The Department of Homeland Security on Tuesday dedicated an arm of its intelligence division to target domestic terrorism and opened a new center to help state and local law enforcement combat violent extremists, the latest Biden administration efforts on the problem in the wake of the Jan. 6 siege on the Capitol.
The department said the moves were part of a strategy to “comprehensively combat domestic violent extremism, including violent white supremacy.”
President Biden asked federal intelligence agencies to assess the threat of domestic terrorism shortly after he took office. In March, the administration released a report that warned about the increasing threat from militias and white supremacists, which amplified calls for the need to fight extremism inside the United States.
“Individuals who may be radicalizing, or have radicalized, to violence typically exhibit behaviors that are recognizable to many but are best understood by those closest to them, such as friends, family, and classmates,” the homeland security secretary, Alejandro N. Mayorkas, said in a statement Tuesday afternoon.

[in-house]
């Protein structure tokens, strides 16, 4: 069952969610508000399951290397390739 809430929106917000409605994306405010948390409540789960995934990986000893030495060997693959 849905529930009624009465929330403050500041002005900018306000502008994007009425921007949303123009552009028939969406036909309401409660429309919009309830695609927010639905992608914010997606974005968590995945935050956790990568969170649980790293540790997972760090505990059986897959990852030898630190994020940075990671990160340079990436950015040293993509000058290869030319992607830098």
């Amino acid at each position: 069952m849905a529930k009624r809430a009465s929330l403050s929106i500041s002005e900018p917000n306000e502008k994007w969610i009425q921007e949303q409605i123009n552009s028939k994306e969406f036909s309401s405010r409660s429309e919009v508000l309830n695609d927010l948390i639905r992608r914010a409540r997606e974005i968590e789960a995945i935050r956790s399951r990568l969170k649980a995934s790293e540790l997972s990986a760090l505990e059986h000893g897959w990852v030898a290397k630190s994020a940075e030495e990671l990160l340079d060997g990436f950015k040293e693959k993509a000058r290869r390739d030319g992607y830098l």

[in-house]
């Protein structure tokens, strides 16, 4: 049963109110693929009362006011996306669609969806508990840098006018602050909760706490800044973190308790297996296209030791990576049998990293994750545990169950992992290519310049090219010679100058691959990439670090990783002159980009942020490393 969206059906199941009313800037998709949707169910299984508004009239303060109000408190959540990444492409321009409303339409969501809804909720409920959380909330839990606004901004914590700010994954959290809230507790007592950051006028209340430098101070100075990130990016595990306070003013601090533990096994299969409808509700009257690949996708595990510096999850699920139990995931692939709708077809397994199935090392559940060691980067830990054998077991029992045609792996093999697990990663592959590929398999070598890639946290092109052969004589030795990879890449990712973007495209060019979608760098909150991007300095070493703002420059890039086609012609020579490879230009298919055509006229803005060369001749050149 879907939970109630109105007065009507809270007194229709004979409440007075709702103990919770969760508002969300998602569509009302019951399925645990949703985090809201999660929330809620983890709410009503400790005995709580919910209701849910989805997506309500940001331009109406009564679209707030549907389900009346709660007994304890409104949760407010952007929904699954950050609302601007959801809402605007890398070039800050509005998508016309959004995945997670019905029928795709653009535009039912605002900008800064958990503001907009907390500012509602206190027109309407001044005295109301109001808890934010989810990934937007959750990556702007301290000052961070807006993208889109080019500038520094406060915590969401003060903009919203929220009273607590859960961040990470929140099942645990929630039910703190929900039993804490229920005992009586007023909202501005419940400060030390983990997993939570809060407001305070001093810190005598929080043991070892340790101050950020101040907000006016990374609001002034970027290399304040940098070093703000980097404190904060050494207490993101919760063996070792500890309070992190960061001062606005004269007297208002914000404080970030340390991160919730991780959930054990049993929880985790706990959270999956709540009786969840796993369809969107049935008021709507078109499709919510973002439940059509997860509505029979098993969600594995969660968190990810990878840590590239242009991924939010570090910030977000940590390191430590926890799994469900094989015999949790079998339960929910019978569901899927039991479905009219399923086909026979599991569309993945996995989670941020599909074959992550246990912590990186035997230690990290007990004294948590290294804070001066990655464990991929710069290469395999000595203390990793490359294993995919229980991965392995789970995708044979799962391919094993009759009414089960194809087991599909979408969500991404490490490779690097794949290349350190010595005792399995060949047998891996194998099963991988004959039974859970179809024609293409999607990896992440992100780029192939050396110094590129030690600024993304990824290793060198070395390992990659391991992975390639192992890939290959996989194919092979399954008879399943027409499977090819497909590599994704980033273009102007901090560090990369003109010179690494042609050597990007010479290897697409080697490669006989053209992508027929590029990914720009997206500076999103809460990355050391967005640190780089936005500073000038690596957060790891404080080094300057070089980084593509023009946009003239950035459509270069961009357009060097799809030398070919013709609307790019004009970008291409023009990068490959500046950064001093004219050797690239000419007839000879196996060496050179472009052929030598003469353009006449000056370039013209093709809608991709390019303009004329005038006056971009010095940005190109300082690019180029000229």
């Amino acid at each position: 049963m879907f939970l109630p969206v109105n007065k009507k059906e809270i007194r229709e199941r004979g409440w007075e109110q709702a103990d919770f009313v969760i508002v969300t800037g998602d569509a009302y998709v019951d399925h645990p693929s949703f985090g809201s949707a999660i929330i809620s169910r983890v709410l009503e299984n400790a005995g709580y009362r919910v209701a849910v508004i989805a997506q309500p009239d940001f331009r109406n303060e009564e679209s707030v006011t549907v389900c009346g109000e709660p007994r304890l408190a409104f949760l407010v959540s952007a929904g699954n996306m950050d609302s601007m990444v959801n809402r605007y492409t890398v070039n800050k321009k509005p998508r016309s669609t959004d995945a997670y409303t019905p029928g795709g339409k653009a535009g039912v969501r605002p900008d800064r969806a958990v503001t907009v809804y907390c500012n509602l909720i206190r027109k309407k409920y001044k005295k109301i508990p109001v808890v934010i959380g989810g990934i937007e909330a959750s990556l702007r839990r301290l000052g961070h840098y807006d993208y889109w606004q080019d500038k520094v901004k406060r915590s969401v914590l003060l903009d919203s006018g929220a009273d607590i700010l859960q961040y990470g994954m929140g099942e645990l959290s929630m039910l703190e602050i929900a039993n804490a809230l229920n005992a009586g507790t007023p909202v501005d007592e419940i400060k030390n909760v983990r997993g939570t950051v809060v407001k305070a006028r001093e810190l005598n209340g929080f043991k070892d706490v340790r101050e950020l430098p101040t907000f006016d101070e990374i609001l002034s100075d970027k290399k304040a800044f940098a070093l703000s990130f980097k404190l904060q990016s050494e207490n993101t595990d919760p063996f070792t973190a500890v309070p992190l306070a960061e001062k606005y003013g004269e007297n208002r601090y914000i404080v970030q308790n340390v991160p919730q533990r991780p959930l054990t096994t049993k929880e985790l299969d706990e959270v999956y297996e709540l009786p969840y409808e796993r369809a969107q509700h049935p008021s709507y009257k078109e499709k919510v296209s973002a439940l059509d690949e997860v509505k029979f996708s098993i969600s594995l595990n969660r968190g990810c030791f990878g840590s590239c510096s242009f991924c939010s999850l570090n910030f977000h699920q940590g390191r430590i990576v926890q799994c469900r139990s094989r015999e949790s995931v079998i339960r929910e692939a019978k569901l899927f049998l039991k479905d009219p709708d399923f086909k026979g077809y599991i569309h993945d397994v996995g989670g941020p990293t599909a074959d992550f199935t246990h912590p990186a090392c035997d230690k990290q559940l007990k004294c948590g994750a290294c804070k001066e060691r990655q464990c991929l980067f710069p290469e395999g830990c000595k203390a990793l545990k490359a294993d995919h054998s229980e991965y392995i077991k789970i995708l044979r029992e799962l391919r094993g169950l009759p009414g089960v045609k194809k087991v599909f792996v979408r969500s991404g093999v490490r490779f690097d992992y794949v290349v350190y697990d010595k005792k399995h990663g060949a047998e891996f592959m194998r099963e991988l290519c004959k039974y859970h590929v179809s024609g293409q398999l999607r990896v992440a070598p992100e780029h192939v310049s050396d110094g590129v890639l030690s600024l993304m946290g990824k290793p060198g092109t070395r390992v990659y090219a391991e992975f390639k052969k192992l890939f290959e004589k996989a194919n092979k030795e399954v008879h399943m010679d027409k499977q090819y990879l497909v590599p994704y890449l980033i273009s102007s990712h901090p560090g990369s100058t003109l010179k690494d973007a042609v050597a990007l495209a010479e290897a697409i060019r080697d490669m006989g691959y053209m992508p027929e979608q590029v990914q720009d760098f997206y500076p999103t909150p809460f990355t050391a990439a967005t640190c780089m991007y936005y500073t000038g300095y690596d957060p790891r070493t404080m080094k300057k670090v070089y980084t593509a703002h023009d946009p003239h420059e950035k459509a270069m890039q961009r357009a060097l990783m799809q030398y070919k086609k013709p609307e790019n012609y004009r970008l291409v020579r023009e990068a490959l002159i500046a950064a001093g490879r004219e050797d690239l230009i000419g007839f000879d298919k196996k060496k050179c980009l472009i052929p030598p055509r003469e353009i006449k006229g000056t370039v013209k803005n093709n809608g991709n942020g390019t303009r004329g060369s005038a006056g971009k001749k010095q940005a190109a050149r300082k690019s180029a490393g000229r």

In the aftermath of the deadly Jan. 6 riot by a pro-Trump mob, federal law enforcement was widely criticized for not responding to a threat that was evolving publicly on social media.
On Wednesday, Mr. Mayorkas is set to testify alongside Attorney General Merrick B. Garland before the Senate Appropriations Committee about the current threat posed by domestic extremists.
Mr. Mayorkas emphasized that the department’s new programs were developed to comply with privacy protections required by law. The new center will replace a similar program that was started during the Trump administration.